In the 1980s the Italian military considered the idea of adopting a heavy-barrelled magazine-fed 5.56mm automatic rifle. It was to accompany the 5.56mm Beretta AR70/90 assault rifle and supplement the 7.62mm MG 42/59 general purpose machine gun. A rethinking of the concept led to their adoption of the belt-fed FN Minimi instead.
The Netherlands Marine Corps is the only part of the Dutch military to use the LOAWNLD (an updated version of the Colt Canada Light Support Weapon) as their squad automatic weapon. All other branches use the FN Minimi for this role.
The Russian support weapon concept was designed around providing one standard cartridge that could be used by the clip-fed rifle (SKS), magazine-fed assault rifle (AK-47) and belt-fed light machine gun (RPD). The SKS and RPD were dropped as being less effective than hoped. The RPK, with its magazine and parts commonality with the base AK-47, was more effective. It replaced the RPD as soon as manufacturing techniques allowed it to be mass-produced.
The SA80 program was designed to create a family of light assault weapons that had a commonality of parts, could use the same ammunition and magazines, and would replace the UK military's collection of submachine guns, rifles, and light machine guns. Originally designed around a lighter experimental 4.85mm cartridge, they were forced to redesign the weapon to take the 5.56mm NATO cartridge. The L85 IW (Individual Weapon) was the rifle version and was designed to replace the 9mm L2 Sterling SMG and 7.62mm L1A1 SLR Rifle. The L86 LSW (Light Support Weapon) was the automatic rifle version and was intended to replace the L4 BREN gun and supplement the FN MAG general-purpose machine gun, replacing it at section level. Teething problems, low quality parts, poor ergonomic design and an inability to be wielded left-handed made the SA80 suite unpopular. The magazine-fed L86 was found to not be as capable of sustained fire as a belt-fed system so it was initially supplemented by the L110A1 FN Minimi and then replaced by it. The L86's role was then changed to that of a designated marksman rifle.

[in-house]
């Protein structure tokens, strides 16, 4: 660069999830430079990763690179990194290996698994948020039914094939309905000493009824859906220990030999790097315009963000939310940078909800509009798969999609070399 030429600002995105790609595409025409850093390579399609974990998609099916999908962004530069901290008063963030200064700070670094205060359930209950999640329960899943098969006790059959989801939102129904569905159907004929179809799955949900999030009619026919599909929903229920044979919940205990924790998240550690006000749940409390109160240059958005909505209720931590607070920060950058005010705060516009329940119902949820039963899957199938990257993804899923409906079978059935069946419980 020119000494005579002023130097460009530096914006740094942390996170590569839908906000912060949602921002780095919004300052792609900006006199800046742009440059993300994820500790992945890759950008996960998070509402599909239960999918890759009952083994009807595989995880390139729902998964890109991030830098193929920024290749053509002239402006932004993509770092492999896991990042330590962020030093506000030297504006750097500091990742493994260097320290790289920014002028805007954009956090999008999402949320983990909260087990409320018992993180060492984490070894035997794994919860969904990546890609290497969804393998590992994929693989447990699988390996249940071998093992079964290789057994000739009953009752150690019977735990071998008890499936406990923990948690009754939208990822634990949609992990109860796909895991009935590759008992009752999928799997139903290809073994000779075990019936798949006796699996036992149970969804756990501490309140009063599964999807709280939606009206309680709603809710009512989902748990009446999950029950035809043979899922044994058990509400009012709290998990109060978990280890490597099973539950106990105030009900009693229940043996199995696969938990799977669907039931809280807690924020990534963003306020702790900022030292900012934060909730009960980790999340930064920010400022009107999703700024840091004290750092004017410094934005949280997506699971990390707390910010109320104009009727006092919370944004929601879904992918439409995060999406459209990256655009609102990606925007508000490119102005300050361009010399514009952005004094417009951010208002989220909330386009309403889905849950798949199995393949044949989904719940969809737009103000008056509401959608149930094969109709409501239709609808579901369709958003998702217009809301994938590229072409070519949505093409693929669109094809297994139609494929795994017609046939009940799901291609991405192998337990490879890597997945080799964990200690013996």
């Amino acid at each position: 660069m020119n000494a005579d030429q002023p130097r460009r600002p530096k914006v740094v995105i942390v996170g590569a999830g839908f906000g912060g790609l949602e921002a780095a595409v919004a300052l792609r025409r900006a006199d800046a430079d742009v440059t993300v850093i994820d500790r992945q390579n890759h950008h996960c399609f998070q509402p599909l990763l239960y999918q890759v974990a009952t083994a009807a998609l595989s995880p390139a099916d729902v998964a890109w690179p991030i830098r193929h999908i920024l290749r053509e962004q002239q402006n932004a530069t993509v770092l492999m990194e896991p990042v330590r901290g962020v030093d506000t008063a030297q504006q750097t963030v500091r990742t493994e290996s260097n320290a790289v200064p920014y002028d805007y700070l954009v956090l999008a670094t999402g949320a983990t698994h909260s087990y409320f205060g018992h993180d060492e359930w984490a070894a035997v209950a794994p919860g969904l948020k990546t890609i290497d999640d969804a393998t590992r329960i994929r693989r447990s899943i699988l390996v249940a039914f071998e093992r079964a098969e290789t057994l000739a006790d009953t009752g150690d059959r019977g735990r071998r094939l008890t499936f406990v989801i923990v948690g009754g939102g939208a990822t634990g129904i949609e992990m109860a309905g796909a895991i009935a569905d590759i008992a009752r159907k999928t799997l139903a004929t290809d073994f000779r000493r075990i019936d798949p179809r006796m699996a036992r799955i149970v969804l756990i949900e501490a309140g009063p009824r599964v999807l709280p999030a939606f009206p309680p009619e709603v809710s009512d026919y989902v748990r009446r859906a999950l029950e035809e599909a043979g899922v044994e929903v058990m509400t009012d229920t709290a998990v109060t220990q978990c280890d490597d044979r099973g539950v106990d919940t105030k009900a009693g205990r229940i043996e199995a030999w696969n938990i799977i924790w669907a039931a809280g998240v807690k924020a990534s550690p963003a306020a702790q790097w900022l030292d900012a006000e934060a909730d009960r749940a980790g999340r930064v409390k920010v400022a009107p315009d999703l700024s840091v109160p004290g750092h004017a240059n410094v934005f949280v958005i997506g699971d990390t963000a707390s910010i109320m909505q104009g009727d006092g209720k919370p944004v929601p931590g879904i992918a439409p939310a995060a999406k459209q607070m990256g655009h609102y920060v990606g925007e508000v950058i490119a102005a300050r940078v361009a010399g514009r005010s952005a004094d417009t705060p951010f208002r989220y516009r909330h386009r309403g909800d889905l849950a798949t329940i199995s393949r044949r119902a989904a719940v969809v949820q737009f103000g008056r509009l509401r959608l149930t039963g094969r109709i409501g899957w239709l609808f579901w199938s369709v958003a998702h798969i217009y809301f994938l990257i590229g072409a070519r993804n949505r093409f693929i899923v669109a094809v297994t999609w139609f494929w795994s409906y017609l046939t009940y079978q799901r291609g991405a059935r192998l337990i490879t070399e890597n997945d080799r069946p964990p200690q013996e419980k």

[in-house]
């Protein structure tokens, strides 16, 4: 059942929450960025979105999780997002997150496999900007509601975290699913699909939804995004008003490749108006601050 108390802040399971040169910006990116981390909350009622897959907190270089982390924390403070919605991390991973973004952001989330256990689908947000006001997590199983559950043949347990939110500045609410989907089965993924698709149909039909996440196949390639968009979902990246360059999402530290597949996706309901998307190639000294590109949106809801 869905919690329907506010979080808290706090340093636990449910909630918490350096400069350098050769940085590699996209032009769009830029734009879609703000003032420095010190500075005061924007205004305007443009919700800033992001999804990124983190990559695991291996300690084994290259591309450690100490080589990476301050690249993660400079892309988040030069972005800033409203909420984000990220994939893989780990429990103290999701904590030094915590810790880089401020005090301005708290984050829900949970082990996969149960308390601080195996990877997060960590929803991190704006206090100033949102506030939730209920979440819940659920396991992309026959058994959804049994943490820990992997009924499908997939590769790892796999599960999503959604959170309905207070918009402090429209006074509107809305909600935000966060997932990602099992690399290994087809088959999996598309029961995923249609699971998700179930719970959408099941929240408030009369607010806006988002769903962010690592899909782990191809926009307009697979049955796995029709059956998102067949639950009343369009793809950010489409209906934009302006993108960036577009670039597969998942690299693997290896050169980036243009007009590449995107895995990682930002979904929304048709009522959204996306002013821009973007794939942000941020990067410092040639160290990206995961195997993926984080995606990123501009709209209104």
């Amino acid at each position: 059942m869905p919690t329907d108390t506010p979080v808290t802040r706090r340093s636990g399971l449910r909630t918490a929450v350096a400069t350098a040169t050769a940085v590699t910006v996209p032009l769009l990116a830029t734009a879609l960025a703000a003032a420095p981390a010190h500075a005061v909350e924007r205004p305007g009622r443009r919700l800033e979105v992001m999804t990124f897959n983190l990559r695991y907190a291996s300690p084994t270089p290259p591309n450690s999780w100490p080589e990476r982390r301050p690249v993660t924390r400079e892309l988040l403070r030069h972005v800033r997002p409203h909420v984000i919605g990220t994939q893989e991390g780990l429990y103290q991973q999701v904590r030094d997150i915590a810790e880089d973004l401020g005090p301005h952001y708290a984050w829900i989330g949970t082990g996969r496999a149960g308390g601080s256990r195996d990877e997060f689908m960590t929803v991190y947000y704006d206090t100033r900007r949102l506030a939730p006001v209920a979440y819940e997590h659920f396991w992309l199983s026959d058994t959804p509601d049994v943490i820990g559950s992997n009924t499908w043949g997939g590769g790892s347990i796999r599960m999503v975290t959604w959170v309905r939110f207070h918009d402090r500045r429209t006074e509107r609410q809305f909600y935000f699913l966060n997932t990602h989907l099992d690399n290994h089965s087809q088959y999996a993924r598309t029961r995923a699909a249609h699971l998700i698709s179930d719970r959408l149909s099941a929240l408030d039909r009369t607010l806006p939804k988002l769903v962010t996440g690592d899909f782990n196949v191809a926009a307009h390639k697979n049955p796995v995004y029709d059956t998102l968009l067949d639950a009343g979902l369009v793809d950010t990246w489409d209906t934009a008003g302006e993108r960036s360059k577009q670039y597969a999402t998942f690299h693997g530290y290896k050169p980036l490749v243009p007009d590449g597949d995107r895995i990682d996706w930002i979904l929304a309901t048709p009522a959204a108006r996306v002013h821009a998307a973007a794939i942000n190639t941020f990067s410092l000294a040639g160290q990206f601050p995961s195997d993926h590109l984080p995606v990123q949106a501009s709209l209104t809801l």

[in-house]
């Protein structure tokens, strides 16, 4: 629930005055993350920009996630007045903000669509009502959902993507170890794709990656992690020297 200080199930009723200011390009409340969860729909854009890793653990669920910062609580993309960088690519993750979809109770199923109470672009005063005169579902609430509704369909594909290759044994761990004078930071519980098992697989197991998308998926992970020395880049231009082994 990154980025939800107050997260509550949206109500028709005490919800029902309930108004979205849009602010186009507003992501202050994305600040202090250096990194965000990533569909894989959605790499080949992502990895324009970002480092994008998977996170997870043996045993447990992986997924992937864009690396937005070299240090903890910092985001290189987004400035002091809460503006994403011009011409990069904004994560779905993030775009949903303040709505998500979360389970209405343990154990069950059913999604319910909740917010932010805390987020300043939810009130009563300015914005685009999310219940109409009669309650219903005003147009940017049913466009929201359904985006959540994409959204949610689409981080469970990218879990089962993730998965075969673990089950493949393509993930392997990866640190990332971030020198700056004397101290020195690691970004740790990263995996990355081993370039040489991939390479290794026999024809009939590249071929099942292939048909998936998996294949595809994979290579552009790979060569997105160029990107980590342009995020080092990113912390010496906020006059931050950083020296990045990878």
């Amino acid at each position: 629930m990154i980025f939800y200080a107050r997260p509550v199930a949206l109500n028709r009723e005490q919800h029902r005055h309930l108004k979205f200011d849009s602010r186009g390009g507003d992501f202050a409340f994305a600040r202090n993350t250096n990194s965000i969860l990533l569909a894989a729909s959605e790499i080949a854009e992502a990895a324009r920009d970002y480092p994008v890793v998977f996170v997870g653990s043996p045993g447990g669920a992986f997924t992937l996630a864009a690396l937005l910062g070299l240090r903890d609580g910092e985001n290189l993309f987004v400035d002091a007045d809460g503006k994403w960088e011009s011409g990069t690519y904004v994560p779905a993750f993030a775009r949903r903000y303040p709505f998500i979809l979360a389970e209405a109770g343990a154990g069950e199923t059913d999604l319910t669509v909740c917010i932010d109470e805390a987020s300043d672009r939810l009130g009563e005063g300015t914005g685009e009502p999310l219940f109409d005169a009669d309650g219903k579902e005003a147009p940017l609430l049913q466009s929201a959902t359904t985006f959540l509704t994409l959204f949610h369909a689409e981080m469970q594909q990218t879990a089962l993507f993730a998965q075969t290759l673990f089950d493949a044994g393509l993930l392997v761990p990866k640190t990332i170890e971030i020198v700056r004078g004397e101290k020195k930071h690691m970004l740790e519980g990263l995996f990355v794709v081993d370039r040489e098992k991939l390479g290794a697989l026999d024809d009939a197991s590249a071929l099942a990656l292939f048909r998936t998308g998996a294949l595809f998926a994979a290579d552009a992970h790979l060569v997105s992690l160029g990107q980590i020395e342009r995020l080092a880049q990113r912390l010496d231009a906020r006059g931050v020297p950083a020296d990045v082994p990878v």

In United States usage, the M249 light machine gun is commonly referred to as the Squad Automatic Weapon (SAW).
In the 1970s the United States began realizing that it might have to fight a conflict in the deserts and mountains of the Middle East or Near East rather than the jungles of Asia or forests of Europe and Eurasia. The Squad Automatic Weapon program was designed to create an intermediate weapon between the M16 rifle and M60 machine gun. It would have to fire tracer ammunition out to a visible range of 800 meters or more, be capable of accurate high-volume sustained fire, and be lighter and more reliable than the M60. Initially the contenders were built around a new intermediate cartridge, but the problems with approval for a new third American-backed standard NATO cartridge forced its abandonment. The program then selected between the control group weapons: the FN Minimi (XM249) and Heckler & Koch HK 23 (XM262) chambered for the improved 5.56mm SS109 round. The FN Minimi was adopted as the M249 because it could optionally fire from magazines from an integral magazine port rather than requiring an exchange of parts in the field like the HK23.
The Infantry Automatic Rifle program was launched by the United States Marine Corps in 2005. Its task was to find a replacement for the heavy and cumbersome M249 SAW that was serving as the Squad Automatic weapon in a fireteam at the time. Two of the weapons in the competition were the FN SCAR HAMR and a slightly modified HK416. The weapon chosen to replace the M249 was the modified HK416, later designated the M27 IAR. The M249 SAW is still in use as a squad automatic weapon by the US Army.
In 2019, US Army launched Next Generation Squad Weapon Program to find replacement for M249 SAW and replacement for 5.56×45mm NATO round. There are three competitors:
Sitting atop the platoon leader's HMMWV, the 20-year-old soldier mans a Squad Assault Weapon and monitors traffic at the crossroads.
When it comes to machine guns, FNH USA is turning out copies of the M249 Squad Assault Weapon (SAW) that has been in the US military inventory for several decades.